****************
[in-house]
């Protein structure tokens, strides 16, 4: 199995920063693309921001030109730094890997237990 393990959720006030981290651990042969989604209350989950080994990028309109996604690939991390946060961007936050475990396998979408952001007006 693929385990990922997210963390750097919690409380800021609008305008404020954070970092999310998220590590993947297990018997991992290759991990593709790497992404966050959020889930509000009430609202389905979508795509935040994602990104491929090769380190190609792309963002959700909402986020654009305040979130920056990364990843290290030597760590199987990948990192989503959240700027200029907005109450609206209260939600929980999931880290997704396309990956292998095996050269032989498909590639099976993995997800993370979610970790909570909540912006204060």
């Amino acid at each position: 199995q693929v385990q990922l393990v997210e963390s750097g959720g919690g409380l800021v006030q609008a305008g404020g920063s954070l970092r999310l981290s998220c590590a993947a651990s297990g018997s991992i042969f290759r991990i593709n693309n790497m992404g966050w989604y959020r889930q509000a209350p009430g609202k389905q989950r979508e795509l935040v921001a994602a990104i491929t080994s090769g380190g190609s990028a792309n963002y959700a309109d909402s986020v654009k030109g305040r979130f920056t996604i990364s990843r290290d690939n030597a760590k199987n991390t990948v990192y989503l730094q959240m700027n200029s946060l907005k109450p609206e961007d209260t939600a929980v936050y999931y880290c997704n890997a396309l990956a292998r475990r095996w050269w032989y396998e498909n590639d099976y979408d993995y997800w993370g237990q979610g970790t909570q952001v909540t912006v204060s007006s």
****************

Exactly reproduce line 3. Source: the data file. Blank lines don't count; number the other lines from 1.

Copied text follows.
């Amino acid at each position: 199995q693929v385990q990922l393990v997210e963390s750097g959720g919690g409380l800021v006030q609008a305008g404020g920063s954070l970092r999310l981290s998220c590590a993947a651990s297990g018997s991992i042969f290759r991990i593709n693309n790497m992404g966050w989604y959020r889930q509000a209350p009430g609202k389905q989950r979508e795509l935040v921001a994602a990104i491929t080994s090769g380190g190609s990028a792309n963002y959700a309109d909402s986020v654009k030109g305040r979130f920056t996604i990364s990843r290290d690939n030597a760590k199987n991390t990948v990192y989503l730094q959240m700027n200029s946060l907005k109450p609206e961007d209260t939600a929980v936050y999931y880290c997704n890997a396309l990956a292998r475990r095996w050269w032989y396998e498909n590639d099976y979408d993995y997800w993370g237990q979610g970790t909570q952001v909540t912006v204060s007006s």